5 problems and pitfalls with shooting 3D

Discovery - discovering 3D issues
Discovery - discovering 3D issues

The Discovery Channel announced at CES back in January that it was throwing its hat into the 3D ring, offering a 3D channel – in association with Sony and IMAX – which would broadcast 24 hours a day, bringing the format one step closer to the mainstream.

The Discovery Channel doing 3D is something which shouldn't be underestimated. With 140 million subscribers worldwide it generates content that both educates and awes – which explains why its programmes are used to great effect in both schools and the home.

When it comes to shooting in 3D, John Honeycutt, executive vice president, media technology and operations at Discovery, is refreshingly candid about what the issues the format brings, explaining that it's not as easy to adapt to 3D as it was to HD.

"Sports and natural history were the main long-form drivers of HD and they are what will drive 3D," explains Honeycutt, speaking at the IPTV World Forum in London.

"At Discovery, innovation is part of our DNA. We did it with HD, so we will do it with 3D. There would be a big hole in our catalogue if we didn't.

"But honestly, 3D is hard and you have to think about storytelling. Storytelling made our business and we need to figure out how to do this effectively with 3D."

So why exactly is creating 3D content that hard? Below, Honeycutt gives his five reasons that explain it all...

deadliest catch

1 Not all programmes suit 3D

In 2009, we sent out 47 HD cameras on The Deadliest Catch and none came back. This is why we use small HDV cameras to create this content.

Deadliest Catch wouldn't work in 3D, not only I the loss of 3D cameras not cost-effective, it would make you sick watching it.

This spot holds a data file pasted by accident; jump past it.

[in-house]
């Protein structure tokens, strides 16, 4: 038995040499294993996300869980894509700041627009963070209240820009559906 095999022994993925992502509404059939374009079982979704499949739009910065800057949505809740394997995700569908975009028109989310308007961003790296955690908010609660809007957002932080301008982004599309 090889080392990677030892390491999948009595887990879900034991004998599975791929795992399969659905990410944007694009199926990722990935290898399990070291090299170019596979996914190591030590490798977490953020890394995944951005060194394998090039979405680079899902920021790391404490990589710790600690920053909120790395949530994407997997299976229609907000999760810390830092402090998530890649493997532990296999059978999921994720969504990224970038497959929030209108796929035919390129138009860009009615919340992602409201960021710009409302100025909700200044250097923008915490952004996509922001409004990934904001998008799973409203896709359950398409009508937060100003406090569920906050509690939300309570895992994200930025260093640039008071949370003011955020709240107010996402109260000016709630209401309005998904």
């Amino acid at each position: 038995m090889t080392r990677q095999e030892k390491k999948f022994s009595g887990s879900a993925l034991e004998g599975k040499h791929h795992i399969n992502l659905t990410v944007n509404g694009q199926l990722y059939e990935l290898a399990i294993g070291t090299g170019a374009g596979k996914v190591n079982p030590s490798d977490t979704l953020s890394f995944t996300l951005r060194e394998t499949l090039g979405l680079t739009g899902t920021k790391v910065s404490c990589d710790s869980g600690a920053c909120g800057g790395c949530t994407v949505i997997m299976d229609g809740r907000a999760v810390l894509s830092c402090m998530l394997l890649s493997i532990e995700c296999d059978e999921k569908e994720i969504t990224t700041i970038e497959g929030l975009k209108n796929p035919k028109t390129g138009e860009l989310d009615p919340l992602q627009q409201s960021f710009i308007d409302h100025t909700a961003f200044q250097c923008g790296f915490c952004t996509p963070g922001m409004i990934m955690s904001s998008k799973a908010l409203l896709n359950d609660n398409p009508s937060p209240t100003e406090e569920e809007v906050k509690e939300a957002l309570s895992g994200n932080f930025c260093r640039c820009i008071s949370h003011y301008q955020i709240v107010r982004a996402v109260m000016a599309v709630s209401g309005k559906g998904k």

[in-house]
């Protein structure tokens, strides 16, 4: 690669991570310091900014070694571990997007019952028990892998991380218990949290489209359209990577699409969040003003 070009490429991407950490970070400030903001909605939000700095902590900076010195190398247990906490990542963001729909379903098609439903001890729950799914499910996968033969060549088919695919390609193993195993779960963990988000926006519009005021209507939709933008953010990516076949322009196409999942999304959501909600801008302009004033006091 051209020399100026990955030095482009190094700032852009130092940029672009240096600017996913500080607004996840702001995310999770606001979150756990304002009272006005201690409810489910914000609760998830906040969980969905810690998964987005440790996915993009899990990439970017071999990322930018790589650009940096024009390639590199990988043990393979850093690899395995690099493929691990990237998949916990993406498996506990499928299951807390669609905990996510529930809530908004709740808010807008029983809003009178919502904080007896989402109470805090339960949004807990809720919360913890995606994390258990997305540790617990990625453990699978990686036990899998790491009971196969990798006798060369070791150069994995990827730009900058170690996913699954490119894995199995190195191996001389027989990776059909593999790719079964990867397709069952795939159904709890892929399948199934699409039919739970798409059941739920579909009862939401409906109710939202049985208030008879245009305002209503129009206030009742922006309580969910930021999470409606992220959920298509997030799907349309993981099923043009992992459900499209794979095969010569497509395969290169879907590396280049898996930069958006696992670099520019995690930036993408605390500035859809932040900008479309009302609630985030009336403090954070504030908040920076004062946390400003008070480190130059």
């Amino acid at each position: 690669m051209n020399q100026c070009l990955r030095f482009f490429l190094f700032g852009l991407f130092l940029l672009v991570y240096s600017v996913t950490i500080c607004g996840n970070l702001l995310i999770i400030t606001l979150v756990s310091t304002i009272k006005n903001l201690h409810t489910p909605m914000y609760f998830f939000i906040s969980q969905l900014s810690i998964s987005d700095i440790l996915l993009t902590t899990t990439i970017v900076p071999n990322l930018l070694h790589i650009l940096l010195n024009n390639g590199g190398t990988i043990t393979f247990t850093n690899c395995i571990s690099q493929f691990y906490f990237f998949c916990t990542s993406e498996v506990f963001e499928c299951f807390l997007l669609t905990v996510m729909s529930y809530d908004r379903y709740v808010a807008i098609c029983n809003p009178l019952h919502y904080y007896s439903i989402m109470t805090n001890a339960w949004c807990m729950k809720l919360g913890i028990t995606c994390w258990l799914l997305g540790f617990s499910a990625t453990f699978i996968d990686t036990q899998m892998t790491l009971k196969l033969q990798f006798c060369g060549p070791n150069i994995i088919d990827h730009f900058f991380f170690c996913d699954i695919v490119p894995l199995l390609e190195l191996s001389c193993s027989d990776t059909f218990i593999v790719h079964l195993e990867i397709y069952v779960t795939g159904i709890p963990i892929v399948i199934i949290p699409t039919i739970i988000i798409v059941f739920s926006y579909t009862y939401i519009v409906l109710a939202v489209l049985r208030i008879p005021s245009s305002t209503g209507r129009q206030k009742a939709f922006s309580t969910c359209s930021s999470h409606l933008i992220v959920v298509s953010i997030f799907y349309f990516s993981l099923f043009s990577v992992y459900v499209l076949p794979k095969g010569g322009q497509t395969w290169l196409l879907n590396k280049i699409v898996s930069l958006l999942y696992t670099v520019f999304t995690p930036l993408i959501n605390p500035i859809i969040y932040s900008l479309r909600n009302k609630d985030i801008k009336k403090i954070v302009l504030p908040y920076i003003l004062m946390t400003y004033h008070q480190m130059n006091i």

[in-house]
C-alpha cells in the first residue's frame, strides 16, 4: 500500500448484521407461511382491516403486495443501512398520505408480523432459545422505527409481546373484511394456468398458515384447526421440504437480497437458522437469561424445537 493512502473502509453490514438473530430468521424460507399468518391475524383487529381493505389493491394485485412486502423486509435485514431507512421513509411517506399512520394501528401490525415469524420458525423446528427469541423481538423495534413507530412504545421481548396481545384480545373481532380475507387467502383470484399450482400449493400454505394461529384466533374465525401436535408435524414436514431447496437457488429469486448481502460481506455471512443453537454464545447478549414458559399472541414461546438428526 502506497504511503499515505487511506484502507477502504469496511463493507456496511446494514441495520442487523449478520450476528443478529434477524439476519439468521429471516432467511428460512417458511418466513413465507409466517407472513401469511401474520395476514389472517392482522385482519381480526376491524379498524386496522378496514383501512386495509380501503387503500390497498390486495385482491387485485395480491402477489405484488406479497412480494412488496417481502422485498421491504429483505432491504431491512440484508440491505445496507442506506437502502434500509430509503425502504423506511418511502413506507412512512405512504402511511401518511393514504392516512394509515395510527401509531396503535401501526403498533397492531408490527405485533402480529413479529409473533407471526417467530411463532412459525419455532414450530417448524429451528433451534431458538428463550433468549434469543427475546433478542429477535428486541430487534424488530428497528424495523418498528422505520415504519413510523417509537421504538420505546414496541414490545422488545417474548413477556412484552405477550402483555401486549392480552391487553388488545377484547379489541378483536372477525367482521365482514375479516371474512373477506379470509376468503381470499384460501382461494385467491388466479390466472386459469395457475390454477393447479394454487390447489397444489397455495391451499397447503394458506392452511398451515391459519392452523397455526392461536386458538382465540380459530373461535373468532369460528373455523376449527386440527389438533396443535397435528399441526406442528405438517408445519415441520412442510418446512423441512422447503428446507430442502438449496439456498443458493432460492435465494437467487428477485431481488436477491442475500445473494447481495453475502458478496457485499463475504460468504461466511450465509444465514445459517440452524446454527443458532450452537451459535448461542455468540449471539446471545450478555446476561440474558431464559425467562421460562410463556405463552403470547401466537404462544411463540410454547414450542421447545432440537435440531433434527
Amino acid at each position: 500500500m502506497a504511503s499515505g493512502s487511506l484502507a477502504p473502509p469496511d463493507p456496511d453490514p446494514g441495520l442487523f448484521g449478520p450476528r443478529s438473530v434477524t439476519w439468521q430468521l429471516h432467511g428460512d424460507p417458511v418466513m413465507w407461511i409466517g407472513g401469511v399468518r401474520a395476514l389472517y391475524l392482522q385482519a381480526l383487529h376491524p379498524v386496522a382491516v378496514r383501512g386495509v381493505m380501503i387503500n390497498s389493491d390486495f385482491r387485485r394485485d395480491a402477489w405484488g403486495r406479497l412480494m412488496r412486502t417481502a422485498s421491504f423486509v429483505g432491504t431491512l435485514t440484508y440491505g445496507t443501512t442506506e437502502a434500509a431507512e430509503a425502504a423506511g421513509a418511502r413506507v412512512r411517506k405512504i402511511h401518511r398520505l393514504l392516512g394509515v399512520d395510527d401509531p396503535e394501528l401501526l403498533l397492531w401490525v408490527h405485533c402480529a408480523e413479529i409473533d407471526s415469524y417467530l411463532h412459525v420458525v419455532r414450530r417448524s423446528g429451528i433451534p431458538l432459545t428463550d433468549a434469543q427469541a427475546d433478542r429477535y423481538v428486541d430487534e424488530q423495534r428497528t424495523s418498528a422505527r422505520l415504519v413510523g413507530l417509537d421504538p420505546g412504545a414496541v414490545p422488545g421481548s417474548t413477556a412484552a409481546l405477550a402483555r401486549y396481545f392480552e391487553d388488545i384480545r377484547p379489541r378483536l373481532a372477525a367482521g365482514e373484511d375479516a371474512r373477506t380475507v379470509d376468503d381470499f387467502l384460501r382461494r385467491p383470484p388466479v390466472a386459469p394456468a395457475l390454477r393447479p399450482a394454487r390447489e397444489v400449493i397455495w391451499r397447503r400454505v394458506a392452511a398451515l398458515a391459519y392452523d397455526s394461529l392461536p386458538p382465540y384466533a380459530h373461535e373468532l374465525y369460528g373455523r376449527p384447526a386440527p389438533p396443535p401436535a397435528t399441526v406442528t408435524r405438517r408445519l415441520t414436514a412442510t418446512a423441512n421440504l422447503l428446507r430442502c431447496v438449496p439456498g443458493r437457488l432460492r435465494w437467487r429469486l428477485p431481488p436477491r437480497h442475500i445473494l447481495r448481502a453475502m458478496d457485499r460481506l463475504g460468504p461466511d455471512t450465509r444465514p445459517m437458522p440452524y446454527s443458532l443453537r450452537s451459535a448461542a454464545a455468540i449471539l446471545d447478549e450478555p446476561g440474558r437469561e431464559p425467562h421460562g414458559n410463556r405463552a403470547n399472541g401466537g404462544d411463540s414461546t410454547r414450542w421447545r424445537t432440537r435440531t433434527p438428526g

And then you have to think about the safety of the cameramen. Using a 3D camera rig would make you effectively blind in one eye, something that isn't good when working with waves.

2 It's an added expense

In 3D, so much of the experience is about where you put the cameras, what is the position. This drives up the expense.

Unlike HD, where the cost was predominately technology, that is not going to happen with 3D – it's more about the production. So we have to find a middle ground. The sport guys are hearing the same thing. Originally, they would do separate productions, now they are looking at what can be shared.

Elements technica

3 New equipment, new problems

We are not going to use a massive rig to shoot the kind of stuff we do for the Discovery Channel. 98 per cent of 3D you see is scripted content.

Our stuff is not, we are constantly moving, so we have been working with Sony and Panasonic and have been using Element Technica rigs to shoot the content – you can move with it and it can give smooth images.

The great thing about the 3D Sony camera is it has interchangeable lenses – this is a big thing for us.

4 It puts a strain on editors

Even things like editing have to be taken into consideration. Editing 3D content is tiring, so you have to consider editors doing shifts.

Old jobs look to making a comeback because of this: assistant editors coming back to help out with 3D editing, digitisers returning to tell the difference between good and bad 3D.

We are looking at ways to manipulate 3D in the post production process , especially for things like our CGI shows, like our dinosaur shows.

5 Full HD 3D isn't viable

From a business point of view, Full HD 3D is a non-starter, you can't feasibly change all set-top boxes to bring that content.

It is an ideal, but we have to work with what we have got. We are looking at ways to do 3D that is cost effective and speed effective.

Marc Chacksfield

Marc Chacksfield is the Editor In Chief, Shortlist.com at DC Thomson. He started out life as a movie writer for numerous (now defunct) magazines and soon found himself online - editing a gaggle of gadget sites, including TechRadar, Digital Camera World and Tom's Guide UK. At Shortlist you'll find him mostly writing about movies and tech, so no change there then.